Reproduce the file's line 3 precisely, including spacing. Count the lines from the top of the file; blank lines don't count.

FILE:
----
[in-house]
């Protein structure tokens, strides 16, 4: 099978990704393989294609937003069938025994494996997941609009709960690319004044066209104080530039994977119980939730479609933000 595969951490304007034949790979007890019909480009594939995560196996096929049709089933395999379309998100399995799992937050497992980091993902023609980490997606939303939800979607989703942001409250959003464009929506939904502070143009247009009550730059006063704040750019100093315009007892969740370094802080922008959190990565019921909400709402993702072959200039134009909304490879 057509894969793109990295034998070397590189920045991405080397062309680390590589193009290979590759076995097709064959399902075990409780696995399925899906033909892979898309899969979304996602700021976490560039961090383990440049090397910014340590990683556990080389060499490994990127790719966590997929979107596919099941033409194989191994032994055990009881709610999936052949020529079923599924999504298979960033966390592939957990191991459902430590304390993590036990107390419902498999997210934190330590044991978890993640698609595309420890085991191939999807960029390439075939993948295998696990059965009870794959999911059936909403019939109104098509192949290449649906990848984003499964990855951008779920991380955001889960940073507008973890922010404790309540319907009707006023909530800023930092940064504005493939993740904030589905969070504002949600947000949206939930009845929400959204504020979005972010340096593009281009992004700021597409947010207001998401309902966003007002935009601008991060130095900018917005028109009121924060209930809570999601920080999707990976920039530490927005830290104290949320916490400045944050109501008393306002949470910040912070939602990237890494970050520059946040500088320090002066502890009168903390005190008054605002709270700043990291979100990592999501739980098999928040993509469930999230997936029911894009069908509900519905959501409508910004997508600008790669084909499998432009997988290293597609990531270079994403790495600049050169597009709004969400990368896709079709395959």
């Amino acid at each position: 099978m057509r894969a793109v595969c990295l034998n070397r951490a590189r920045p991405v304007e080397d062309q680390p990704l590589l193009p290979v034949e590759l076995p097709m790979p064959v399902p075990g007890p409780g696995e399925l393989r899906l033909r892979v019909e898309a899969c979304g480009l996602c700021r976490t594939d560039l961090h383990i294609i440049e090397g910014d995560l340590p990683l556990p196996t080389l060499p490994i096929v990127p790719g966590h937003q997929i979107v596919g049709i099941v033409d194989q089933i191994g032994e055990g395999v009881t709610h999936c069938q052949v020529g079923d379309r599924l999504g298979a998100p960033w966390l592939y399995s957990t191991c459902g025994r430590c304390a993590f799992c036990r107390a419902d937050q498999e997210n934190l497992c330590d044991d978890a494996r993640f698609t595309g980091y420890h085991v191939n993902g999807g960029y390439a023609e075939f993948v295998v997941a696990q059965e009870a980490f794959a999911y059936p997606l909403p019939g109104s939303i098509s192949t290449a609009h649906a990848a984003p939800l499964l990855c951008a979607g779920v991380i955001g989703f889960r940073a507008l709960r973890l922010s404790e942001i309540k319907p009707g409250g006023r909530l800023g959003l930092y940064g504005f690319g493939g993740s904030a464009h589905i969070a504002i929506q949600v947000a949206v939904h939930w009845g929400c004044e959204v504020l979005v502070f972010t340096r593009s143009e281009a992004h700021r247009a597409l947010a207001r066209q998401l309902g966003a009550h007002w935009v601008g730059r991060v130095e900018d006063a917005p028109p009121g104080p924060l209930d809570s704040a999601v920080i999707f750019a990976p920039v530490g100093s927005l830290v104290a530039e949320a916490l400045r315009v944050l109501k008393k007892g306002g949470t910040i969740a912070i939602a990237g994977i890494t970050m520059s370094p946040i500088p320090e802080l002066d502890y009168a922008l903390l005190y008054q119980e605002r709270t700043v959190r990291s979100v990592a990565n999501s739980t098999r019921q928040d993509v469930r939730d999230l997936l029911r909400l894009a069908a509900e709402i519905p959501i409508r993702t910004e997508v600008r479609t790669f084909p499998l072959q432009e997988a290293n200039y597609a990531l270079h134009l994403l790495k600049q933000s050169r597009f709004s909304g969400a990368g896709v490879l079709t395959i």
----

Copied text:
């Amino acid at each position: 099978m057509r894969a793109v595969c990295l034998n070397r951490a590189r920045p991405v304007e080397d062309q680390p990704l590589l193009p290979v034949e590759l076995p097709m790979p064959v399902p075990g007890p409780g696995e399925l393989r899906l033909r892979v019909e898309a899969c979304g480009l996602c700021r976490t594939d560039l961090h383990i294609i440049e090397g910014d995560l340590p990683l556990p196996t080389l060499p490994i096929v990127p790719g966590h937003q997929i979107v596919g049709i099941v033409d194989q089933i191994g032994e055990g395999v009881t709610h999936c069938q052949v020529g079923d379309r599924l999504g298979a998100p960033w966390l592939y399995s957990t191991c459902g025994r430590c304390a993590f799992c036990r107390a419902d937050q498999e997210n934190l497992c330590d044991d978890a494996r993640f698609t595309g980091y420890h085991v191939n993902g999807g960029y390439a023609e075939f993948v295998v997941a696990q059965e009870a980490f794959a999911y059936p997606l909403p019939g109104s939303i098509s192949t290449a609009h649906a990848a984003p939800l499964l990855c951008a979607g779920v991380i955001g989703f889960r940073a507008l709960r973890l922010s404790e942001i309540k319907p009707g409250g006023r909530l800023g959003l930092y940064g504005f690319g493939g993740s904030a464009h589905i969070a504002i929506q949600v947000a949206v939904h939930w009845g929400c004044e959204v504020l979005v502070f972010t340096r593009s143009e281009a992004h700021r247009a597409l947010a207001r066209q998401l309902g966003a009550h007002w935009v601008g730059r991060v130095e900018d006063a917005p028109p009121g104080p924060l209930d809570s704040a999601v920080i999707f750019a990976p920039v530490g100093s927005l830290v104290a530039e949320a916490l400045r315009v944050l109501k008393k007892g306002g949470t910040i969740a912070i939602a990237g994977i890494t970050m520059s370094p946040i500088p320090e802080l002066d502890y009168a922008l903390l005190y008054q119980e605002r709270t700043v959190r990291s979100v990592a990565n999501s739980t098999r019921q928040d993509v469930r939730d999230l997936l029911r909400l894009a069908a509900e709402i519905p959501i409508r993702t910004e997508v600008r479609t790669f084909p499998l072959q432009e997988a290293n200039y597609a990531l270079h134009l994403l790495k600049q933000s050169r597009f709004s909304g969400a990368g896709v490879l079709t395959i």